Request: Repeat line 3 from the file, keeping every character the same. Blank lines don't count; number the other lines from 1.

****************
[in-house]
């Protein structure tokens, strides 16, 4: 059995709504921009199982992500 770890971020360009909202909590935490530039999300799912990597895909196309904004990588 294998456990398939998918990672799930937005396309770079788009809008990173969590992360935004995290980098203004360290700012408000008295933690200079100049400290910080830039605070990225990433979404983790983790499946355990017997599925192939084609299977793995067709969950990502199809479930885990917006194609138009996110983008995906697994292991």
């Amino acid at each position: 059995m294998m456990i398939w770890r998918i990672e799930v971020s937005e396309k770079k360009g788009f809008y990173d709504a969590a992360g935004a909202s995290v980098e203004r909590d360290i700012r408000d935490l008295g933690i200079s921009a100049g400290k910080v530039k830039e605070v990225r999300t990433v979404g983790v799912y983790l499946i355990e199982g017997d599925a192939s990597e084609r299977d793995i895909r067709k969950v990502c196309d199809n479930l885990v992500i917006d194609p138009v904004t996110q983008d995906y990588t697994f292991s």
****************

């Amino acid at each position: 059995m294998m456990i398939w770890r998918i990672e799930v971020s937005e396309k770079k360009g788009f809008y990173d709504a969590a992360g935004a909202s995290v980098e203004r909590d360290i700012r408000d935490l008295g933690i200079s921009a100049g400290k910080v530039k830039e605070v990225r999300t990433v979404g983790v799912y983790l499946i355990e199982g017997d599925a192939s990597e084609r299977d793995i895909r067709k969950v990502c196309d199809n479930l885990v992500i917006d194609p138009v904004t996110q983008d995906y990588t697994f292991s």